|This article was first published in the Florida Divorce Magazine
and are reprinted here with their full permission.
How To Help Your Child Through Your Divorce
By Sabrina Toucinho
In explaining the separation and divorce, you and your ex-spouse should
state explicitly that your relationship has no bearing on the relationship between each of
you and the children. Reassure them that neither one of you will abandon them, and
encourage them to discuss their fears with you.
A divorce can be disruptive to your child's normal activities. Whether
it's playing basketball or going to Brownies, encourage your child to resume his or her
hobbies and activities as soon as possible.
Children often feel ashamed of their parents' divorce. If you feel
shame, your kids will probably feel it too, and then they'll worry about facing their
friends. Divorce isn't a failure; make sure your kids know this by example.
Parents should never make remarks such as "maybe Dad wouldn't have
left if you hadn't gotten into trouble at school" -- they confirm the children's
darkest suspicions and tell them that the guilt they're feeling is appropriate. It's
important to choose words with care and sensitivity.
Give the children permission to express their feelings freely. Don't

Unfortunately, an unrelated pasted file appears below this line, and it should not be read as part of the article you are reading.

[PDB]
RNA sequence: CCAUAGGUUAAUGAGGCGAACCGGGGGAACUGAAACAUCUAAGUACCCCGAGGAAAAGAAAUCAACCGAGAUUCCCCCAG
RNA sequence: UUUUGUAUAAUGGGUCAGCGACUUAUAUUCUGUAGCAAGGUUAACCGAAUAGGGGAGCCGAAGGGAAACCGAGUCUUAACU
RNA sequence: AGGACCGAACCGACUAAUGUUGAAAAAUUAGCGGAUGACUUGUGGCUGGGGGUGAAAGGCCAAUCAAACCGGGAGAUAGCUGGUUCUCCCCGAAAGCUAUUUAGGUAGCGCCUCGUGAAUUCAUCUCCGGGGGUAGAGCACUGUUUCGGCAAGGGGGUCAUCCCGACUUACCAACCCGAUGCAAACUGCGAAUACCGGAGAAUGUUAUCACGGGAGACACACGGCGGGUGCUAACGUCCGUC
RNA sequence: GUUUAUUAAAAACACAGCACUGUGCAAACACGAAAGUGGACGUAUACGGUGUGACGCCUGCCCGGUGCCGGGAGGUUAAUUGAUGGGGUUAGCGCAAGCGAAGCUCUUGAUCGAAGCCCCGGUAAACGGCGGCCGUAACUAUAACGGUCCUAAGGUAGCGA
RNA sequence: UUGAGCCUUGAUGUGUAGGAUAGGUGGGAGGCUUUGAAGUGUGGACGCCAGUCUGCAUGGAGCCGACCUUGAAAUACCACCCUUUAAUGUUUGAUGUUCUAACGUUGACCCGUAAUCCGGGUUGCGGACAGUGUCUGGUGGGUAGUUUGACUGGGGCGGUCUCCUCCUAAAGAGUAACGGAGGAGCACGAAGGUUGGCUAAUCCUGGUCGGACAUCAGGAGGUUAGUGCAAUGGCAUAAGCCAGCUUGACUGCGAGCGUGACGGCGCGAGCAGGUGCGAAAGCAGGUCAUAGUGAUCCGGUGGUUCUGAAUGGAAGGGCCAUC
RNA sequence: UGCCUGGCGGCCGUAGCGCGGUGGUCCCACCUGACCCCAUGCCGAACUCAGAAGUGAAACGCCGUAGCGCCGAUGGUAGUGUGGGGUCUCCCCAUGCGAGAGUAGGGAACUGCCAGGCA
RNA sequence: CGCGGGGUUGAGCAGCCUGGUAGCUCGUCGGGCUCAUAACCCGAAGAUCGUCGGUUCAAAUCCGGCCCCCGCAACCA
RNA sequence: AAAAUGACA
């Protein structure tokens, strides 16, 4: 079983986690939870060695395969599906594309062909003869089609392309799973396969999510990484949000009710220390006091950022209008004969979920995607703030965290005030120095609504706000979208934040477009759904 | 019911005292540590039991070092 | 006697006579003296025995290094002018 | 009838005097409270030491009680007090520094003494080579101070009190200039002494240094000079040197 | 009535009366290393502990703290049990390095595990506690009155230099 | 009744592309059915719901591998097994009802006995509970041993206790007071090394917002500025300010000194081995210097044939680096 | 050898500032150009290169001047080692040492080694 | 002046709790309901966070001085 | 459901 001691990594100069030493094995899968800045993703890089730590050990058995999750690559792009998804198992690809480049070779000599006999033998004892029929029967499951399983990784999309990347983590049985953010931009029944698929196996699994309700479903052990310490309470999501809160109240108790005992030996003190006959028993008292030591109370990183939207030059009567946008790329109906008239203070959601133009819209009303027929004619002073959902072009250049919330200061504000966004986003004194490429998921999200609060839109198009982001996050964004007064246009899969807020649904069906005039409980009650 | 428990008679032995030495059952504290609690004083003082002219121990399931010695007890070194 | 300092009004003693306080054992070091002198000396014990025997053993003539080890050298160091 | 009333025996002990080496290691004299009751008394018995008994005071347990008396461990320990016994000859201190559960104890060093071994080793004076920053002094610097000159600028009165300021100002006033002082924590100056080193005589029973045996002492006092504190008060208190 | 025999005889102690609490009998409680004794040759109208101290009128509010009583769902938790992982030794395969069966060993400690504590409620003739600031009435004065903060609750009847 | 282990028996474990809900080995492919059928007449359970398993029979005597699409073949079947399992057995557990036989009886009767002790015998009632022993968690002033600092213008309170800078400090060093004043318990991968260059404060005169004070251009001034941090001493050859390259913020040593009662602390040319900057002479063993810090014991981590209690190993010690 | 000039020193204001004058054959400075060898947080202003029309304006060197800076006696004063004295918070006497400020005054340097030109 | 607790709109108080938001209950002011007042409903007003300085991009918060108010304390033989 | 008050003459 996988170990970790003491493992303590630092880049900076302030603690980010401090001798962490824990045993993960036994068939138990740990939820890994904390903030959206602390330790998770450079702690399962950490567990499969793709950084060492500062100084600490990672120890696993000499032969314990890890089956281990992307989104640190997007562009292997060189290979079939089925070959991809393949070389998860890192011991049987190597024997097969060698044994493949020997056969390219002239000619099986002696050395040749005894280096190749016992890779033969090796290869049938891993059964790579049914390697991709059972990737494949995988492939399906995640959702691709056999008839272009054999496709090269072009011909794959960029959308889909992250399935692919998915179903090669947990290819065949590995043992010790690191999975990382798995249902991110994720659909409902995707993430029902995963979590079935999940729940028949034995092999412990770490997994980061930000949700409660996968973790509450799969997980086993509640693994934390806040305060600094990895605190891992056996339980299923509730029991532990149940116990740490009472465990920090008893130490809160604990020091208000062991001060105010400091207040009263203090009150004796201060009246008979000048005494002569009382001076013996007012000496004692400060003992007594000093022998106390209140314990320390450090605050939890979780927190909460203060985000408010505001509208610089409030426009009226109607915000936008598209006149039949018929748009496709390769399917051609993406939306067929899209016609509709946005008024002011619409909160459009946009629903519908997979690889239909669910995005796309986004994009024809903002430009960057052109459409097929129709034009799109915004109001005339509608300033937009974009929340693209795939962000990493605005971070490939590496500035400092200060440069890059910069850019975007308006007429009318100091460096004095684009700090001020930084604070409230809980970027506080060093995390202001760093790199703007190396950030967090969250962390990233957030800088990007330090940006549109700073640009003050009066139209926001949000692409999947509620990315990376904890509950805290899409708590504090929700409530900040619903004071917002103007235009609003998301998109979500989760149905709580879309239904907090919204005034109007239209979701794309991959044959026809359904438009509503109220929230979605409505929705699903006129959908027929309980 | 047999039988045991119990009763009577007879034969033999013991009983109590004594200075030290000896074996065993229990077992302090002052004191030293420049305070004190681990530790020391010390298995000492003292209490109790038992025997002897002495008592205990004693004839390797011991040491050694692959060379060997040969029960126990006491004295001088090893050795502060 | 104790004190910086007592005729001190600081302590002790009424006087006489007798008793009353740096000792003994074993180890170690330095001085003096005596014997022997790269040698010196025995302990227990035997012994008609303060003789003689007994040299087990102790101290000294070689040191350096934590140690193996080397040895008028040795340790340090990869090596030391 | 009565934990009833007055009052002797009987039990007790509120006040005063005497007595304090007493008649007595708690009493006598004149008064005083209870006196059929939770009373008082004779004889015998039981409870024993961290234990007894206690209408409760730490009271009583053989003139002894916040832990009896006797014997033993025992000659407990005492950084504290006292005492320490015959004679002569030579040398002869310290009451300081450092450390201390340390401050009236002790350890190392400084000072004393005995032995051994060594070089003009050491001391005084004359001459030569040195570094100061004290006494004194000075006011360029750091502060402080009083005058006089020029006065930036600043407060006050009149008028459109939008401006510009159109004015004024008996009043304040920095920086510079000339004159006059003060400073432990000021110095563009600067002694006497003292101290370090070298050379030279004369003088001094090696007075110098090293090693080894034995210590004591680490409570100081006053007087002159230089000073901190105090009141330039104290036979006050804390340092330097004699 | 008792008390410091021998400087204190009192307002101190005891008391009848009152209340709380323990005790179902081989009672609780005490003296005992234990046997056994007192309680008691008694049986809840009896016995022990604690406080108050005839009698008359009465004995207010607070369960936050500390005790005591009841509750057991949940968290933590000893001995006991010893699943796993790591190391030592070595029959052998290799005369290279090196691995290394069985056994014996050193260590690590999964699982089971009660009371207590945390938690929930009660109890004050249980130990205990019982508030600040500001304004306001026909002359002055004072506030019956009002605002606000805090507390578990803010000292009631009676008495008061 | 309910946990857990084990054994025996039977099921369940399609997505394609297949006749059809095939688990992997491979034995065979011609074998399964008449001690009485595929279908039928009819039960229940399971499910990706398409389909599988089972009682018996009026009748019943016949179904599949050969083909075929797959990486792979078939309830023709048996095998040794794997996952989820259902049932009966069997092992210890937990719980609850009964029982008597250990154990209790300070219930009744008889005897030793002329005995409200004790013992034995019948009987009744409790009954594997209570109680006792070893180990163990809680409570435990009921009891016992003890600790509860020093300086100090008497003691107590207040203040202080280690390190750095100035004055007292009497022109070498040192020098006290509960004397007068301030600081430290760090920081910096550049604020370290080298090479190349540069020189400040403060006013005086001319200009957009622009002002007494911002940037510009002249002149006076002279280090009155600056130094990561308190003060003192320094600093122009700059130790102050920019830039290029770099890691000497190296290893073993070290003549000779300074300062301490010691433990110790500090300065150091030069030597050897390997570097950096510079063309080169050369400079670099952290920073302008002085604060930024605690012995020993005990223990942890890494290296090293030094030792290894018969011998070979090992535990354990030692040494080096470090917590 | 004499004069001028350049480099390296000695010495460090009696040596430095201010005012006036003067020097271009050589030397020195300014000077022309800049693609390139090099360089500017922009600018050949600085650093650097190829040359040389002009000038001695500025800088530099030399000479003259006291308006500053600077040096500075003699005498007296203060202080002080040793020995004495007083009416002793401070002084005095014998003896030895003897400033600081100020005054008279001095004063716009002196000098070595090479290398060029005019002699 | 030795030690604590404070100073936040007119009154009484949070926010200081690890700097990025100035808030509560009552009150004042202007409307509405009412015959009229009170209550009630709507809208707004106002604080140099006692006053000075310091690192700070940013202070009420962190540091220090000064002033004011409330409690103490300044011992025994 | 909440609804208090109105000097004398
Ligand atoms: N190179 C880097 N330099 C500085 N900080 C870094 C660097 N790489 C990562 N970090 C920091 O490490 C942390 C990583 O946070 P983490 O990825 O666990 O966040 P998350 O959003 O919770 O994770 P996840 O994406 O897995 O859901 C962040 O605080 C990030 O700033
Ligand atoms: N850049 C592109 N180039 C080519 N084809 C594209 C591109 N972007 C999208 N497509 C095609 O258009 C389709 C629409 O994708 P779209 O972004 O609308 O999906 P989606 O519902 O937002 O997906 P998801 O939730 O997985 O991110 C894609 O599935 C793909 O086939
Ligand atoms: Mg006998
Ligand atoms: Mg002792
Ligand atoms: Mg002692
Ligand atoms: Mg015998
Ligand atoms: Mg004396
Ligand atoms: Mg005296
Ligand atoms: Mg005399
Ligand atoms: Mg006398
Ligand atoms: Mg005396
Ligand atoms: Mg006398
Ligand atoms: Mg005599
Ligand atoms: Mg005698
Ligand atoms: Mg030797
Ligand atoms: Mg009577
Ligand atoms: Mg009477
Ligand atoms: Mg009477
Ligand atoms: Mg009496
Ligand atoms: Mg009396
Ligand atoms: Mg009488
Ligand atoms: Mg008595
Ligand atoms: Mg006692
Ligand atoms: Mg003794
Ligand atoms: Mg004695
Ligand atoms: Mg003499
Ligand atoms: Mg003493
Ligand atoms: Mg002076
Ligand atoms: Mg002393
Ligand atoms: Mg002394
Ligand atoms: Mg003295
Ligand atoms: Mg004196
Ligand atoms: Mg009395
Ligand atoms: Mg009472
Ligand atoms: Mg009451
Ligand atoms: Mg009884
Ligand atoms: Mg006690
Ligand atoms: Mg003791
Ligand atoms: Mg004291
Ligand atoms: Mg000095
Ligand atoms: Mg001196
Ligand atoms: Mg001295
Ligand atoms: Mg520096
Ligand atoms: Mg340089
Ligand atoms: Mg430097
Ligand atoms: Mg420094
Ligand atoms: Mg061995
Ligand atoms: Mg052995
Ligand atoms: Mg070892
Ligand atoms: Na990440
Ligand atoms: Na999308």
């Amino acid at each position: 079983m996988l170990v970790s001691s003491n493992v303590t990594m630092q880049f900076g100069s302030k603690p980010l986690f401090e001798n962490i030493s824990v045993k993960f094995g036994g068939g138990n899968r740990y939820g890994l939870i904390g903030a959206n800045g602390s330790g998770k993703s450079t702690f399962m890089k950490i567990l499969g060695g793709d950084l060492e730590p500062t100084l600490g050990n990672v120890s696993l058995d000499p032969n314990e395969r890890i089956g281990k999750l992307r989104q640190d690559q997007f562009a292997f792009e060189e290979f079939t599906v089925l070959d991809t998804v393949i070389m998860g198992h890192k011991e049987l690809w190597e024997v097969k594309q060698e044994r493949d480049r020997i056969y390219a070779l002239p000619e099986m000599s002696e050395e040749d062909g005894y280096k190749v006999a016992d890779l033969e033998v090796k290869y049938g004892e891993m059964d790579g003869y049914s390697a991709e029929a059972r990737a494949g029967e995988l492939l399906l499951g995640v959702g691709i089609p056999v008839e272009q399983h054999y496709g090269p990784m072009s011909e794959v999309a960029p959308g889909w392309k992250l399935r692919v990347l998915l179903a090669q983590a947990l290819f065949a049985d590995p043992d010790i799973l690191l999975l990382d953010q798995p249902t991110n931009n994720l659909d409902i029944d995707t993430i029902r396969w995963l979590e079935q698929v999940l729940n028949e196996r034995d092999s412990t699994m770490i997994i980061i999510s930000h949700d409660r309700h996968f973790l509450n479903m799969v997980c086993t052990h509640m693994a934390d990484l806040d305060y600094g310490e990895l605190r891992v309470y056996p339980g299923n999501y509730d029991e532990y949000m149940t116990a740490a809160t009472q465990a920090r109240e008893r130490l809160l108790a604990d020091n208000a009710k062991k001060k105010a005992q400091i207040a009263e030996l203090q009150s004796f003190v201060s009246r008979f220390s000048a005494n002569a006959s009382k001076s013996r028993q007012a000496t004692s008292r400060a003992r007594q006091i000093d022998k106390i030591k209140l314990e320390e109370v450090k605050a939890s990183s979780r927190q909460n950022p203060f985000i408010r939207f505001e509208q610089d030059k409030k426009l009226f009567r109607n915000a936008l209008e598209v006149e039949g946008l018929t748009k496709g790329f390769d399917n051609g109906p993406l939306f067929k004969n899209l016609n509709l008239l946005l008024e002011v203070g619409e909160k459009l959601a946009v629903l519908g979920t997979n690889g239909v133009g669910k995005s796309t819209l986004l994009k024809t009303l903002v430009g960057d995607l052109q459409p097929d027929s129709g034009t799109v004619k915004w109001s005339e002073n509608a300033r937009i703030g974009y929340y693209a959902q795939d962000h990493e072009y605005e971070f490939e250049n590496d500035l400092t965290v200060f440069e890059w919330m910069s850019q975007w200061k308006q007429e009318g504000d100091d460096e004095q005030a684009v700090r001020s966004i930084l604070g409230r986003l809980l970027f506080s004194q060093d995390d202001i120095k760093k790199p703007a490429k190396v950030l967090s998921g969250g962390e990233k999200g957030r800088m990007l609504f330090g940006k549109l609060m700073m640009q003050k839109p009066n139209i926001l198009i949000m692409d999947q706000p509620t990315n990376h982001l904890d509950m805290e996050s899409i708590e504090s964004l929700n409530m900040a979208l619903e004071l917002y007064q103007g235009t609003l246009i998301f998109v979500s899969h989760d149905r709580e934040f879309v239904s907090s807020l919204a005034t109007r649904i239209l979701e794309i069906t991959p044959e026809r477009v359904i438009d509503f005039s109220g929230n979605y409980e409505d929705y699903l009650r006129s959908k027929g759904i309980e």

ignore their fear, sadness, guilt, or anger, or hope that those feelings will eventually
fade on their own. Acknowledge and empathize with their feelings -- don't judge, deny, or
make light of them. It's also a good idea to share your feelings with your children too.
But be appropriate: don't tell them that "Mommy's so sad she just want's to
die!" for instance.
Children's reactions to separation and divorce are greatly influenced by
their parents' reactions. The better the parents are able to handle their lives, the
calmer their children will be. You shouldn't try to shield all your feelings about the
divorce from your children, but you must balance your present sadness with reassurance and
hope for the future. Try to calmly explain your feelings without resorting to name
calling, blaming your ex -- or your kids -- for everything, or unreasonably losing your
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